How to Cook Salmon

How to Cook Salmon

Like any fish, there are countless ways to cook salmon. I’m practically a salmon addict–if there were a 12-step program for salmon addiction, I’d be the poster child. This delicious fish is surprisingly good for you, and new research pops up all the time about the benefits of eating salmon.

Health Benefits of Salmon

Salmon is high in protein and what are known as “good fats.” The fat in salmon is good for your body and especially good for your brain. People who eat salmon reports fewer headaches, less depression, and even a decreased suicide rate. A single 4 oz serving of salmon gives your body its full day’s requirement of vitamin D. There are very few foods that provide that much vitamin D–a substance that has to be added to milk for the same effect.

How to Cook SalmonThat same size piece of salmon has half your body’s requirement of vitamin B12, niacin, and a chemical called selenium which is necessary for bone and cell growth and regeneration. Salmon is also high in vitamin B6 and magnesium. One benefit of canned salmon over wild salmon is a huge dose of calcium, thanks to the bones present in the canned version.

The omega-3 fats in salmon can reduce inflammation, so it is a perfect food for people with a heavy workout or exercise regimen or chronic pain. These same fats also reduce the risk of heart disease of all kinds, diabetes, many forms of cancer, and painful conditions like arthritis. Omega-3s have been shown to reduce the risk of  blood clots, thus reducing the risk of stroke and heart attack. Scientists now tell us that omega-3 fats can prevent serious aging problems such as dementia and Alzheimer’s disease.

Why I Love Salmon

As a red wine fanatic, salmon is often the perfect food pairing with my favorite vintages. I got into salmon as a result of my newfound fascination with pinot noir. But since salmon is, after all, a fish, I also like to eat it when I enjoy a decent white wine. In fact, even on nights when I’m not imbibing, or am sticking to cheap beer, a piece of grilled or baked salmon is the perfect dinner.

It doesn’t hurt that I have heart disease and Alzheimer’s in my family. Every time I eat a piece of salmon, I feel like I’m treating my body and my taste buds at the same time.

4 Ways to Cook Salmon

Here’s a variety of preparation methods for salmon. I eat it twice a week and try to mix up how I cook it every time so I don’t get bored. But let’s be honest–how could you get bored with the most delicious fish ever to swim in God’s waters?

Roast Salmon Fillets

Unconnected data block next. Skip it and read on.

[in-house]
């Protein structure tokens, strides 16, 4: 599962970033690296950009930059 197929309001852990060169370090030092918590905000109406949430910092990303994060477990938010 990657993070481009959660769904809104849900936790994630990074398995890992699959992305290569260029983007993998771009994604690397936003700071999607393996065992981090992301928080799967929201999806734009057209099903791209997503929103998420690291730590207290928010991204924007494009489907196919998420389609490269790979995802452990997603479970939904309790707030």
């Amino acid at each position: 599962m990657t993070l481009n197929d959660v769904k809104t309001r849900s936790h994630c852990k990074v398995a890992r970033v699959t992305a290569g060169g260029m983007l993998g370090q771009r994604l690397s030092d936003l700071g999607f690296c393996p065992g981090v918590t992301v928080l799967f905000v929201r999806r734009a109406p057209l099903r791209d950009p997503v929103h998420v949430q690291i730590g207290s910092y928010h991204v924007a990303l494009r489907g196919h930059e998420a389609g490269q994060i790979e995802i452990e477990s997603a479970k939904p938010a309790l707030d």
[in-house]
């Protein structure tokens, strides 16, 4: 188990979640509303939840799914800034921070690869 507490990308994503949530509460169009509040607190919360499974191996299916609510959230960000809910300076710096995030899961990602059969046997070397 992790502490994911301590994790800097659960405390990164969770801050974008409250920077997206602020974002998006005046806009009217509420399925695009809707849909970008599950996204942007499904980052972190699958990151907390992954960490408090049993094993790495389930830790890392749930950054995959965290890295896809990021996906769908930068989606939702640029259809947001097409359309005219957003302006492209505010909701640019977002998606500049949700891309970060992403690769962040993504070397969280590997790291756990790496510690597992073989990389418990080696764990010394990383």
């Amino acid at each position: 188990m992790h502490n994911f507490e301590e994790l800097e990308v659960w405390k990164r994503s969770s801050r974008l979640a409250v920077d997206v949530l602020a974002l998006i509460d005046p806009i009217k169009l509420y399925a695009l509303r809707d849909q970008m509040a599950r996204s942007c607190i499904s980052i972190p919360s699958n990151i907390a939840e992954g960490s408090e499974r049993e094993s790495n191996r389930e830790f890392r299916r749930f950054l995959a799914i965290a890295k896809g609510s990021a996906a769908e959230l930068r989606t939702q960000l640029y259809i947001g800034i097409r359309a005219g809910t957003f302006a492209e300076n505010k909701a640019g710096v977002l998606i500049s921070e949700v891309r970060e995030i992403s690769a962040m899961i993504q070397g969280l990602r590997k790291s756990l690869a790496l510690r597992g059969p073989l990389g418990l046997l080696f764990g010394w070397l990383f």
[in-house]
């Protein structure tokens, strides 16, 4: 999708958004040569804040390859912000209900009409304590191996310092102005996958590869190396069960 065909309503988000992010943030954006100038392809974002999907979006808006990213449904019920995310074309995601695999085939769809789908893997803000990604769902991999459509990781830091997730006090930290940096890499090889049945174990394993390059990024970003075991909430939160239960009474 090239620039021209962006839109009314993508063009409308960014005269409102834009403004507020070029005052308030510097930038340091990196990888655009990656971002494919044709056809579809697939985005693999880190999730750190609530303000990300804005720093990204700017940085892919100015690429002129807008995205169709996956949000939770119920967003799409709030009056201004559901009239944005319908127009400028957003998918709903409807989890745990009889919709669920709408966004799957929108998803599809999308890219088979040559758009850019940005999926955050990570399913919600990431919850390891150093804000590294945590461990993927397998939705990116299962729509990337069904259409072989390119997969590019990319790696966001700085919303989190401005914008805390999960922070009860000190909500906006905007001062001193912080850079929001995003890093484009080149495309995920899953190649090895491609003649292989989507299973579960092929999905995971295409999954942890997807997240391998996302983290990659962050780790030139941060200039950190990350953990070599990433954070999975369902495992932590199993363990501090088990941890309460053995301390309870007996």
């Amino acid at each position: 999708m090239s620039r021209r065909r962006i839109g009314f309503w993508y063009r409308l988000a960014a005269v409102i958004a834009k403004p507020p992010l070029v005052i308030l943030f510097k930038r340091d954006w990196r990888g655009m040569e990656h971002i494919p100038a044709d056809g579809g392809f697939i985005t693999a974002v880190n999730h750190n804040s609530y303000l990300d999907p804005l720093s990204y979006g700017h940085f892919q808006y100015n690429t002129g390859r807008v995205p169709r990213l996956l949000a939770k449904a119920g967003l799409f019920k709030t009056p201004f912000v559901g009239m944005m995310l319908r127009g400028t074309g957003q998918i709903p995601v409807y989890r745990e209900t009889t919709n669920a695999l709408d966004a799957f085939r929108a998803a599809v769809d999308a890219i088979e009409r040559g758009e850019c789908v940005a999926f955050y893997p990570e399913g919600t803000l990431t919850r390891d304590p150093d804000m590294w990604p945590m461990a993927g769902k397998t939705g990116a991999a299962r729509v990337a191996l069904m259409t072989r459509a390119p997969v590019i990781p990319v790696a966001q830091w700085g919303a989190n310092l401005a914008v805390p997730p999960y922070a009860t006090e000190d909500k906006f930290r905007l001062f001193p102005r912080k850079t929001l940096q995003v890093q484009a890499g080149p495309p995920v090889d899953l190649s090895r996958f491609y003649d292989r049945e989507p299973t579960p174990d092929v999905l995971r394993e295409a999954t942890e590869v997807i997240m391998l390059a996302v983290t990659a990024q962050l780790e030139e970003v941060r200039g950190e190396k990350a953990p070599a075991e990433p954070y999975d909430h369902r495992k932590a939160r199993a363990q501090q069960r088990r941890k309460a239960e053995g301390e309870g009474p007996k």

4 (6 oz. 1″ thick) fillets
1 Tbsp. olive oil
2 tsp. paprika
1/4 tsp. ground cumin
1/2 tsp. salt
1/8 tsp. pepper

Preheat oven to 450 degrees F. Place fillets on a baking pan. Brush them with olive oil and sprinkle with seasonings. You can season the fish any way you want.

Roast the fillets for 8-10 minutes, then turn off the heat and let them stand in a closed oven for another three minutes.

Baked Salmon Steaks

This recipe is perfect for a quiet night at home with just the wife and me. I find a decent bottle of pinot noir (preferably something like the 2005 Penner-Ash from the Willamette Valley for around $45) and bake two salmon steaks according to this simple recipe:

2 Salmon steaks
melted butter
lemon juice
chopped onion
whatever herbs and spices I have lying around

Add lemon juice and seasonings to melted butter. Put the fish in a shallow casserole, pouring lemon butter mixture over the top. Bake at 350 for 25-30 minutes.

Brown Sugar Baked Salmon Fillets

For people who don’t like the strong flavor of salmon, I like to prepare this brown sugar version which takes no time at all and uses ingredients most people have around the kitchen already.

lemon juice
1/4 c. packed brown sugar
4  salmon fillets
melted butter
4 thin slices of lemon
8 tsp. loose brown sugar

Heat your oven to 375 degrees. Pour the lemon juice into an ungreased rectangular baking dish, ideally 11″ x 7 1/2″ x 2″. Sprinkle the 1/4 cup brown sugar on the bottom, and arrange the salmon fillets in the dish. Drizzle the whole shebang with drizzle with melted butter. Bake them uncovered for 15 minutes; then turn them over, put 1 slice of lemon on each salmon fillet and sprinkle with 2 teaspoons brown sugar. Bake until the fish flakes easily with fork, about 10 to 15 more minutes. Pour the juice from the dish over the top when it’s time to eat.

The brown sugar really complements the sweet taste of quality salmon.

Smoked Salmon “BLTs”

Not every salmon recipe calls for big hunks of fish baked or fried. In fact, my wife’s favorite preparation of salmon is this simple sandwich, basically a BLT with a nice piece of salmon. Great with white wine for a weekend lunch.

4 slices thick bacon
1/4 cup mayonnaise
1 teaspoon lemon zest
1 teaspoon lemon juice
2 tablespoons chopped dill
8 half-inch thick slices of good multigrain bread
6 ounces of smoked salmon
arugula for sandwiches
2 large sliced tomatoes

Cook the bacon until crispy over medium-high heat. Drain the bacon on a paper towel.

Mix up the mayonnaise, lemon zest, lemon juice, and dill. Spread this mixture over each slice of bread. Place the smoked salmon on the bread and break up the bacon and place it on top of the salmon. Add arugula and tomato slices on top of the arugula. Eat ’em up.

Salmon is not just delicious and healthy, it has also taught medical science a thing or two. A fat found in salmon, known as “subtype resolvin E1” has been shown to halt cell migration. That means that doctors can use this fat to halt the severity individuals’ immune response, reducing disease risk and treating pain from inflammation.

Whereas aspirin used to be the only real treatment for this kind of condition, this new fat found in salmon is the next big thing in treatment. Doctors are now developing new drugs based on salmon fat.

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